Just in time for barbecue season, Magma has introduced its Crossover Series grill. Want steak? There’s a grill top for that. Pizza? There’s a pizza top. There’s also a griddle top and a plancha top to suit various culinary needs. All are propane-powered. And, of course, there are accessories, carrying bags, mounting hardware and spare parts available to keep the various cooking platforms in top condition.
An owner starts with a single- (around $500) or double-burner firebox ($700) and adds from there. A grill top goes for around $400, the plancha is $100, and the pizza top is $400.
What else is there to say but, “Bon appetit, matey.”
Keep In Touch
If your sailing adventures take you out of cellular-phone range, you can still communicate with friends and family—and, in an emergency, rescue authorities—with Garmin’s inReach Mini Marine Bundle, which includes all the cables and mounting hardware you need to be on your way. The inReach Mini can network with other onboard instruments such as a Garmin smartwatch and chart plotter, and you can use it to update weather forecasts, send and receive texts, and let others track your voyage. If things go wrong, it will send SOS messages to authorities, all across the Iridium satellite network. The inReach Mini’s rechargeable battery can last up to 90 hours in tracking mode with 10-minute updates, and up to 24 days in 30-minute tracking power-save mode. It’s listed online for around $400. A service subscription is extra.
Also helping you to stay in touch with the world back home is Raymarine’s YachtSense Link, a marine router that will let you network onboard gear such as your Axiom chart plotter, phone, tablet and laptop. Combine the router with Raymarine’s mobile app, and you’ll be able to monitor onboard devices such as pumps, batteries and lighting, and you can monitor your sailboat by setting up a geofence. Online prices start at about $1,200.
How We Doin’, Coach?
Some sailors take a set-it-and-forget-it approach to sail trim. Others will endlessly fiddle with sheets, vang, backstay and traveler, with one eye on the speedo and the other watching for puffs that might add a little more speed over ground. If you fall in the latter camp, Sailmon has you covered with its Max Mini, an onboard tracker that records your every tack and jibe, and, back home, replays your voyage with lots of data to see just how sharp you were at the wheel. With the Mini paired to your phone, you can monitor your speed, heading and angle of heel, and later analyze what had you going fast so that next time, you can minimize what had you stuck in the slow lane. You can also share data with the larger Sailmon community in the spirit of friendly competition. Think of the Mini as your own personal performance coach, whose services will run you a one-time cost of right around $500.
Keep It Simple
One doesn’t have to own a boat very long to discover that mooring and dock lines left in salt water quickly become home to barnacles, slime, shells and a host of other messy creatures. Some ingenious thinker at Boatasy, a Slovenian company that focuses on mooring and dock equipment, looked the problem square in the eye and came up with a solution: the Ropecleaner. This simple device has a handle affixed to a stainless-steel spiral. To use it, you wind a mooring or dock line around the spiral, and then simply pull the tool along the rope, cleaning as you go. The Ropecleaner is available online for about $40.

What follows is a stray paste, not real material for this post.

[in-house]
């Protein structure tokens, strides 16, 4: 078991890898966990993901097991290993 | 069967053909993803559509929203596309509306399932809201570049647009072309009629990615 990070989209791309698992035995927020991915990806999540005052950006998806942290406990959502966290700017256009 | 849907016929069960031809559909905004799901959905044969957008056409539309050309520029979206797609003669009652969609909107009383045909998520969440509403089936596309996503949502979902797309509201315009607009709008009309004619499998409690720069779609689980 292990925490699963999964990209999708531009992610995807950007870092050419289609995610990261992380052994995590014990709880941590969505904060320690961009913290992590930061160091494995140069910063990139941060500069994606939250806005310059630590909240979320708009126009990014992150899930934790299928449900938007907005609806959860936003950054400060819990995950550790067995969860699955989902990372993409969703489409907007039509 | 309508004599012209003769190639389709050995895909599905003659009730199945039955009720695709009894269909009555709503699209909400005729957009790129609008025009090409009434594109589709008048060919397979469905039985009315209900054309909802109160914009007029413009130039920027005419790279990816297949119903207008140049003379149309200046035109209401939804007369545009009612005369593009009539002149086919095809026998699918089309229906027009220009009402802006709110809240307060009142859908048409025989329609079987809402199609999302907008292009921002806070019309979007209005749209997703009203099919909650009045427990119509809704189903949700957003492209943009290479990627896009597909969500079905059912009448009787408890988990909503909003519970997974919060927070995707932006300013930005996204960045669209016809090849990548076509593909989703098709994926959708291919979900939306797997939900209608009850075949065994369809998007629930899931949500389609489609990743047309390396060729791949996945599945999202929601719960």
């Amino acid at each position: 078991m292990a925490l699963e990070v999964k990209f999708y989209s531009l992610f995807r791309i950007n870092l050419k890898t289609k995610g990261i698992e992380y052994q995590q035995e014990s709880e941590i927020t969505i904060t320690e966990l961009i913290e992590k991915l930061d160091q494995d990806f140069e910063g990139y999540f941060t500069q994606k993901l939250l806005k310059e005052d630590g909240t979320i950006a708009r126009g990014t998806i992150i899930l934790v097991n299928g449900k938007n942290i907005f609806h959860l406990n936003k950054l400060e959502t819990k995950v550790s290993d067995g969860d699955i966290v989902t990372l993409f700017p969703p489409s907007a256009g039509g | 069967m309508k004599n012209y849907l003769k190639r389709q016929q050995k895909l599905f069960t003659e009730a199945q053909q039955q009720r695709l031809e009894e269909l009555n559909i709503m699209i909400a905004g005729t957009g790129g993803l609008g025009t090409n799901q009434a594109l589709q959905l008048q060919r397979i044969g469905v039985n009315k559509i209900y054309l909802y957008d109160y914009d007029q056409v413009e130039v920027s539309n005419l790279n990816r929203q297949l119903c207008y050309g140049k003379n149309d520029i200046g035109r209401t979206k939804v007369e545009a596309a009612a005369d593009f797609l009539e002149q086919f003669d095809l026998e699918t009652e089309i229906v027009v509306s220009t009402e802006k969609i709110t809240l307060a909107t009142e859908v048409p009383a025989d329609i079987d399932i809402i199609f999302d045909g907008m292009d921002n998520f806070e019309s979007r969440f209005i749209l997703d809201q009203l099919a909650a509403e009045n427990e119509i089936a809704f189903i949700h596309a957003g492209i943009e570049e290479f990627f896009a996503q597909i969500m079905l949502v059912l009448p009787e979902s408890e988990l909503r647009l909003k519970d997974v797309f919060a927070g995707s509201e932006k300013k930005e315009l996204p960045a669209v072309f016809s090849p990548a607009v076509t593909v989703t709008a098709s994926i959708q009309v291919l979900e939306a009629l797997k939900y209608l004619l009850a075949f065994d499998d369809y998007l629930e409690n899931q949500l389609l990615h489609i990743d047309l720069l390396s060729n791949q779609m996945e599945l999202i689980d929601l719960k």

Keep It Clean
Sailors keen on leaving disposable plastic water bottles behind and relying instead on their boat’s water tanks can keep the potable water system clean by using the water-treatment tablets developed by Aquamarine Water Solutions. One Aquatab treats 4 gallons of water. Drop the required number of tabs into the tank, wait 30 minutes, and you can be certain the water is safe to drink. The company says that Aquatabs protect against giardia cysts, bacteria and viruses, and the tablets have a shelf life of two years. A 100-tablet jar sells for right around $30.
Roll With It
Big boat, small boat, powerboat or sailboat: Look below or search the lockers, and one piece of kit that you’ll find in just about any vessel afloat is a boat hook. After all, they come in handy in so many ways, besides the obvious work of picking up a mooring or dock line. I’ve used them to pole out a jib, retrieve innumerable hats, fetch an escaped halyard, and, on several occasions, with a fishing net taped to the handle, to feebly try to pluck lost items from the depths.
As handy and ubiquitous as boat hooks are, though, whenever I’m at a boat show—and I go to a lot of them—I always marvel at the number of people walking around with one or more boat hooks in hand, or, later in the day, hanging out with their boat hook in a restaurant or bar. Even a telescoping boat hook looks awkward ashore. And then there’s the question of where to stow the thing at sea. No matter their size, boat hooks often seem to be in the way when they’re not in use.
For that dilemma, PYI offers a solution: the Revolve boat hook. When not in use, the boat hook rolls up into roughly a 4-inch cylinder that weighs just under a pound. Unrolled, it’s 75 inches long, and it has a push/pull pressure rating of 66 pounds. The boat hook is made from Rolatube structural composite material, technology that’s used in a variety of industries, from aerospace to nuclear power plants.
Rolled up, the boat hook is easy to store, but better yet, at a boat show, you can buy one for about $120, stick it in a handbag or backpack, and then take it to the bar without looking like you just came from a boat show.
EDITOR’S NOTE: Products in this story were nominated for or received Innovation Awards or other notable awards during 2022 trade and boat shows, including Metstrade, the Miami International Boat Show, the International BoatBuilders’ Exhibition & Conference, and the Newport International Boat Show.